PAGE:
Tuesday was a big day for Indian football. We had a game against Iran, Asia’s bestside ranked 40th in the world. Expectations were virtually non-existent. The result was an unsurprising 3-0 loss for India, a somewhat low score thanks to an off-pace Iran side and India’s defense parking the bus. The result was unsurprising but should serve as a wake-up call for the country.
We have emphatically lost every match in the 2018 World Cup Qualifiers, the most disgraceful being the 1-0 loss to Guam, a country with a population less than 2% of Delhi’s. This begs the question, what should be done to make India competitive?
According to coach Stephen Constantine, India should have a solitary football league aligned with FIFA’s calendar. At the moment we have the ISL (Indian Super League) from October to December and the I-league from January to May. This means when India plays in the qualifiers, the players are rusty and haven’t kicked a ball in 3 months. No wonder we never win.
In the short term, India can improve by allowing Indian-origin footballers to represent the country, which for some reason the AIFF (All India Football Federation) prohibits.This is an illogical policy. Teams like France and Germany are exceptional thanks to this policy. Mesut Ozil plays for Germany despite being born in Turkey. Belgium star Adnan Januzaj could have played for England, Albania or Kosovo due to the heritage of his parents. Similarly, India could have played talented youngsters like Harmeet Singh of Norway and Luciano Narsingh of Netherlands. Yet this is impossible due to the absurdly rigid AIFF.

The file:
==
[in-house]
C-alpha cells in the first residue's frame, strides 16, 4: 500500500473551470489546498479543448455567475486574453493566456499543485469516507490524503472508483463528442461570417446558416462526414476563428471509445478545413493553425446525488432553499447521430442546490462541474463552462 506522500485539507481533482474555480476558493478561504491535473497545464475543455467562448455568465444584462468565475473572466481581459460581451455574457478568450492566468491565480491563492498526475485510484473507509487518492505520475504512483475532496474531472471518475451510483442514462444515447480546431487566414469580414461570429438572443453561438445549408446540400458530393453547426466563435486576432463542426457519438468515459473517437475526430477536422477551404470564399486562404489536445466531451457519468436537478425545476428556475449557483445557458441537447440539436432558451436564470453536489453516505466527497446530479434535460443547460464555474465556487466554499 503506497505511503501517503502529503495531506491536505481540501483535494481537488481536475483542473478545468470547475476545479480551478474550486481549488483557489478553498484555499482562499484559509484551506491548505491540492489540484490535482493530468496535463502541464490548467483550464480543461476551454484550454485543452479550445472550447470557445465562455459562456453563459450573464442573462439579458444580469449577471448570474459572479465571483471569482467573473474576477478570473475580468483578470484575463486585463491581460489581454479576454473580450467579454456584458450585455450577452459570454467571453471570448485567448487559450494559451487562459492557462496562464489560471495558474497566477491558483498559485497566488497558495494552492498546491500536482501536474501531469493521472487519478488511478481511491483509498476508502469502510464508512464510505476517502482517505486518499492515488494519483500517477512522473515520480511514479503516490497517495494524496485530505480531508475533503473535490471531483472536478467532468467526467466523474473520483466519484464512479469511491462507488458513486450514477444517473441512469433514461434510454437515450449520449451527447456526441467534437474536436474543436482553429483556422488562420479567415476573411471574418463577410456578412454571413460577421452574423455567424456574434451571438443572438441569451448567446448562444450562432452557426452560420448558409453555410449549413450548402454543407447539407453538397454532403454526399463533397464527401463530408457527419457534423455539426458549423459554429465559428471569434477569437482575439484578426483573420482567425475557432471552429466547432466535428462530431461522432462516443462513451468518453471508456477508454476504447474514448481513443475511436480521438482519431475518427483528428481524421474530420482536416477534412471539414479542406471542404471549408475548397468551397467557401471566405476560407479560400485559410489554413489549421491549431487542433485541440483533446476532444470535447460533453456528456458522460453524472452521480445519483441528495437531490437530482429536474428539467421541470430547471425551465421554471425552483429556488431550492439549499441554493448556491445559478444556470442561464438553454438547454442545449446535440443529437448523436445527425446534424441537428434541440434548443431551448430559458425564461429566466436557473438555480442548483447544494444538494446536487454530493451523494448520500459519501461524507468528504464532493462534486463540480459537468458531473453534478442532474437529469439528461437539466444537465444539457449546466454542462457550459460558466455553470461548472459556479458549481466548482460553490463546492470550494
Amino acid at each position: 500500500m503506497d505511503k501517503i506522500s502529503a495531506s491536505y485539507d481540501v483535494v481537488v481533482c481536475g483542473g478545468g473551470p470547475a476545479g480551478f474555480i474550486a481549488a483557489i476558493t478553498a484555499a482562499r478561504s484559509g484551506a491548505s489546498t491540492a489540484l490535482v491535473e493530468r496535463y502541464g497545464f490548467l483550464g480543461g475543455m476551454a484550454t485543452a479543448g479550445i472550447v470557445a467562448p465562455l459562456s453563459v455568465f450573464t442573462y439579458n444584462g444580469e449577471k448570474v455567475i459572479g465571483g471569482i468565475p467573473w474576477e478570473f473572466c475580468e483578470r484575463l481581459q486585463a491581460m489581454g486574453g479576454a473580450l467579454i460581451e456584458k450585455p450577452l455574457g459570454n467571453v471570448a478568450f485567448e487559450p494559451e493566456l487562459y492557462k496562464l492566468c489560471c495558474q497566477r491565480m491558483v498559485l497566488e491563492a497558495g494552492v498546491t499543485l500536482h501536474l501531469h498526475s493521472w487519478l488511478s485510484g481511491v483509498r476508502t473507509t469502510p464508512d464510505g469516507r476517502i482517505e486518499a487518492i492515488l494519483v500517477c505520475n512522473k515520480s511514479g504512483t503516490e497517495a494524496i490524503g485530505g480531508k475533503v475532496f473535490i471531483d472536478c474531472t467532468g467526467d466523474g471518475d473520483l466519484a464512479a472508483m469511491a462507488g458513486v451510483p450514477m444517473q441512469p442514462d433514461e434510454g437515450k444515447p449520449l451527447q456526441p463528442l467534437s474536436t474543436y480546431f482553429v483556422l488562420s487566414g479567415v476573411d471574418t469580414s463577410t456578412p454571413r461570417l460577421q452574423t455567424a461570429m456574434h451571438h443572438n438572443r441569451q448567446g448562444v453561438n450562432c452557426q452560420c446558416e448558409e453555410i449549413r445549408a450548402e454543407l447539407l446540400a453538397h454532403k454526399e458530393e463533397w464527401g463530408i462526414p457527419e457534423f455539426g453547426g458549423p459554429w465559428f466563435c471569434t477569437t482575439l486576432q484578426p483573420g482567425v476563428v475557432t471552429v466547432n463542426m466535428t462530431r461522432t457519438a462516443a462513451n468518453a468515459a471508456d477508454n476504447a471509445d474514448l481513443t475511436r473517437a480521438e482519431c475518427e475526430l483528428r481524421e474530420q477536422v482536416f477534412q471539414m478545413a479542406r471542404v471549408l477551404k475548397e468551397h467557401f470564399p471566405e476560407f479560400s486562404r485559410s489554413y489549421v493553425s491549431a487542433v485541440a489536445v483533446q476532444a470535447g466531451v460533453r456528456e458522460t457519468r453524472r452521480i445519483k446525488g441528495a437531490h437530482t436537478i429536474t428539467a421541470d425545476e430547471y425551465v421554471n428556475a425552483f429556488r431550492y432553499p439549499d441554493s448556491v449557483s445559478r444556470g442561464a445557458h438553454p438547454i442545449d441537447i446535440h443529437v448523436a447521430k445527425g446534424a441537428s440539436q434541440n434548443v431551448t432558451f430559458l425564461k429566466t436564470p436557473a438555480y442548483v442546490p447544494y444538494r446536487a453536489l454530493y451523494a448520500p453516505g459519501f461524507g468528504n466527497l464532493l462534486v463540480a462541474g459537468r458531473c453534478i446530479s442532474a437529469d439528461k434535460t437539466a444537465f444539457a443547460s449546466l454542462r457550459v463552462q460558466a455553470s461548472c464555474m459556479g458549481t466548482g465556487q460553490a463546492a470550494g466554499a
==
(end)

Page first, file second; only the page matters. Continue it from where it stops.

We need to adapt the standards in other countries to make our team competent and competitive.
In the long term, we need to build football from a grassroot level. This means opening youth academies, recruiting coaches, sending players to international youth tournaments and ensuring they are physically and mentally fit to play in the top leagues of Europe (At the moment, the only player plying his trade in Europe is goalkeeper Gurpreet Singh Sandhu). The players should all be taught the same formation at all youth levels so they can effortlessly adjust to playing for the national team.
Belgium has benefitted from this methodology over the last fifteen years, seen by their squad of extraordinary players like Eden Hazard, Kevin De Bruyne and Romelu Lukaku to name a few. This strategy will reap benefits over the next decade.
Indian football is at an all-time low. The nation must change fast to protect the world’s most popular sport.